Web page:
Clipped From Alton Evening Telegraph

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 - a Tho editor of the TELEGRAPH is lately in...
a Tho editor of the TELEGRAPH is lately in receipt of a relic that will be highly valued for its historical associations. It is a piece of a curtain that once belonged belonged to Benedict Arnold. The donor is Mrs. Julia M. Sjjns, of this city, who has recently returned from Washington, and, although her note respecting the gift is marked '^private," we venture to make an explanatory extract, which is of general interest. She writes: The curtain most surely belonged to Benedict Arnold, and was his bed cur- tain, reaching from the top of the ^ed to the floor. The Rev. Dr. Ewin^, then pastor of the Presbyterian church of Philadelphia, and continued to be for a period of over 40 years, bought the "curtain entire" when tho sale was made of Arnold's effects. Dr. Ewing's daughter, Mary, was the grandmother of my husband, Robert Sims. She lived to be 90 years of ago. This is the way the old curtain has been handed down among the Sims' family, until it finally fell into the hands of Robert Sims' stepmother, after the death of her husband, a year or more ago. Mrs. James Sims is now in her 84th year and is quite feeble; she 19 a very remarkable person for her age ; she still delights in hearing the news of the day has been a great reader and thorough Christian woman —and is today as well informed m all that is going on in the political world as though sho were very much younger; in former years she was an avowed Abolitionist Abolitionist and having means at her own at J. command— she helped the cause liber. ally. She lately decided to divide the "old curtain" among the members of the Sims family. I felt proud, of the relic and was ever so willing to divide my pince with the National museum, yourself and my daughter, Mrs. Ainger. Mrs. Sims also adds another historl cal item which she will pardon us for quoting, viz: I promised an Alton lady to make diligent inquiry among my Virginia friends, as to tho authenticity of all that had been writen of Barbara Fritchie. I made it a special remembrance. So being in company with Governor Pattison Pattison of Pennsylvania, his own Southern Southern km, asked a well read.hterary highly highly accomplished cousin, one 1 knew I could depend upon, and she replied: I have been talking upon that very poom of Whittier's lately. I think from what I know there is bnt a shadow of truth in the incident narrated, in the poem. Any one interested can see tho piece of "Arnold's curtain" at this office. —[Ei> TEL. 4th, Is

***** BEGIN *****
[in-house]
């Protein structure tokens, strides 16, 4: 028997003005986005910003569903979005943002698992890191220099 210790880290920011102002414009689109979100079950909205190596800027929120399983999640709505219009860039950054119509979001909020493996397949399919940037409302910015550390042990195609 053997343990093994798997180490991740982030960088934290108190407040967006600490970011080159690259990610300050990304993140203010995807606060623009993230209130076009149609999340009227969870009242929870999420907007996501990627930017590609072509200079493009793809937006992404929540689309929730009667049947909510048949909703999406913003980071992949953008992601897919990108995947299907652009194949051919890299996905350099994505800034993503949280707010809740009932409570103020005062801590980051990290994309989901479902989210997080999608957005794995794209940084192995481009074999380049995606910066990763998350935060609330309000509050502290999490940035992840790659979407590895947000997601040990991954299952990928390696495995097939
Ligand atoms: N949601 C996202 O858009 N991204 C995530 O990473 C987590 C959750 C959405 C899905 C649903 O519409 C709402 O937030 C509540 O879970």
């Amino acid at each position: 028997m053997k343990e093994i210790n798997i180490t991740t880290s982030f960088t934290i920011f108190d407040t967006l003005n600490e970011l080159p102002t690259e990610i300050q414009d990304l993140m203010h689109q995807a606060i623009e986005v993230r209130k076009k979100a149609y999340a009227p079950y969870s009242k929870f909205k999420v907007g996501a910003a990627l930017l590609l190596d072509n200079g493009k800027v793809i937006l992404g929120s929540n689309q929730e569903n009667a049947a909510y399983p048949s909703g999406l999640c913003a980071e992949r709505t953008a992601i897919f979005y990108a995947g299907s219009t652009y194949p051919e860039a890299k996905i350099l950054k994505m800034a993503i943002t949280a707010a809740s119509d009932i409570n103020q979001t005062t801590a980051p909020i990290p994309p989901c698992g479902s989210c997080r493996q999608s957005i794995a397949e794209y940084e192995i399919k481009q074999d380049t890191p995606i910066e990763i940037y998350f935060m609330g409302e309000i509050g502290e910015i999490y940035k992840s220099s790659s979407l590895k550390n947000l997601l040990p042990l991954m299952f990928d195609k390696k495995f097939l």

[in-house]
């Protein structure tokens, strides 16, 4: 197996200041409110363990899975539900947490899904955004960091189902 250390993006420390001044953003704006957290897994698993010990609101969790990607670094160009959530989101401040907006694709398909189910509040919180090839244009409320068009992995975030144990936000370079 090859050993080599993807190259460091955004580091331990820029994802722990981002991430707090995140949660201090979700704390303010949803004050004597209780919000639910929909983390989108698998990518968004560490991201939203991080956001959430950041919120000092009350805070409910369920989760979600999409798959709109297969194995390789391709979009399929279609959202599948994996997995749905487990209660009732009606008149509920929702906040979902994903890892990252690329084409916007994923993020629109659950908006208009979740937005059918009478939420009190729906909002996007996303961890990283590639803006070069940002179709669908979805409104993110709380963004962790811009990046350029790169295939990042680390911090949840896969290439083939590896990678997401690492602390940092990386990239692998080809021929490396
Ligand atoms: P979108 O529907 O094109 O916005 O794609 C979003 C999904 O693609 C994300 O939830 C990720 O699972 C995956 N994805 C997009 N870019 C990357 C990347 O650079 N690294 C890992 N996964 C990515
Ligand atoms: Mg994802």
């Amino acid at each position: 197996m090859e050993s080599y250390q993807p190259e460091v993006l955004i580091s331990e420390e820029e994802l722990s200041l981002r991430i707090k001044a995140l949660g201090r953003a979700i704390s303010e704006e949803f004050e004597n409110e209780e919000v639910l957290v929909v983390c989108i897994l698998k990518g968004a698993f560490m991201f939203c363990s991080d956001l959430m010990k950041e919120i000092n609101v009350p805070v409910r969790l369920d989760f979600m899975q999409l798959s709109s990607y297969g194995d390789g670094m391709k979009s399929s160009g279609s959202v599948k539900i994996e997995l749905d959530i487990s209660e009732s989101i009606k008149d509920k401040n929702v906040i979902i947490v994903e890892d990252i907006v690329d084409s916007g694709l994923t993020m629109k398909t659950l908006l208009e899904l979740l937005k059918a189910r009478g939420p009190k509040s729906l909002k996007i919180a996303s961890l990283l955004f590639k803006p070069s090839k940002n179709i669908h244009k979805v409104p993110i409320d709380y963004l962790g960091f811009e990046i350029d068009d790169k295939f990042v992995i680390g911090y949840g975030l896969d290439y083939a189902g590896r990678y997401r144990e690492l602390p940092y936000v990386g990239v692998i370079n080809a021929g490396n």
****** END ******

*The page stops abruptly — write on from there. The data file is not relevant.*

Clipped from
  1. Alton Evening Telegraph,
  2. 17 Aug 1886, Tue,
  3. Page 3

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